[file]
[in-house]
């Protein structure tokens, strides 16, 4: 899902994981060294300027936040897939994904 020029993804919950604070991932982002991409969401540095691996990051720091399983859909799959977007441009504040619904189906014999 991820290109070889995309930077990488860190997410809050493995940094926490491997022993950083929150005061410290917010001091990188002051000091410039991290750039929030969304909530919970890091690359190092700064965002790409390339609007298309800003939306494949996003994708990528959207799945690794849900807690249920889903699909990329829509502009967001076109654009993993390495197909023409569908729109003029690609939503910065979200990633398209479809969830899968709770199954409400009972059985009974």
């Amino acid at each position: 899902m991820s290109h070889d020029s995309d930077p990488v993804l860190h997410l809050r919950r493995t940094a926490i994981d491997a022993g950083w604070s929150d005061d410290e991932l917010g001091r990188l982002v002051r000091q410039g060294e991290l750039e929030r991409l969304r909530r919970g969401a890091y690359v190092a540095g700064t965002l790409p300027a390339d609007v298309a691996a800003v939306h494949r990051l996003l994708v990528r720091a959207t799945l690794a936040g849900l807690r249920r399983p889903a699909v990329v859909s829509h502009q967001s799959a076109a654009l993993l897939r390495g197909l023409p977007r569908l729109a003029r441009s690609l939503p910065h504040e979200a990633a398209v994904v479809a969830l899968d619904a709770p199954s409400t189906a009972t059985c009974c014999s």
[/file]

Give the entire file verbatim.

[in-house]
């Protein structure tokens, strides 16, 4: 899902994981060294300027936040897939994904 020029993804919950604070991932982002991409969401540095691996990051720091399983859909799959977007441009504040619904189906014999 991820290109070889995309930077990488860190997410809050493995940094926490491997022993950083929150005061410290917010001091990188002051000091410039991290750039929030969304909530919970890091690359190092700064965002790409390339609007298309800003939306494949996003994708990528959207799945690794849900807690249920889903699909990329829509502009967001076109654009993993390495197909023409569908729109003029690609939503910065979200990633398209479809969830899968709770199954409400009972059985009974």
């Amino acid at each position: 899902m991820s290109h070889d020029s995309d930077p990488v993804l860190h997410l809050r919950r493995t940094a926490i994981d491997a022993g950083w604070s929150d005061d410290e991932l917010g001091r990188l982002v002051r000091q410039g060294e991290l750039e929030r991409l969304r909530r919970g969401a890091y690359v190092a540095g700064t965002l790409p300027a390339d609007v298309a691996a800003v939306h494949r990051l996003l994708v990528r720091a959207t799945l690794a936040g849900l807690r249920r399983p889903a699909v990329v859909s829509h502009q967001s799959a076109a654009l993993l897939r390495g197909l023409p977007r569908l729109a003029r441009s690609l939503p910065h504040e979200a990633a398209v994904v479809a969830l899968d619904a709770p199954s409400t189906a009972t059985c009974c014999s």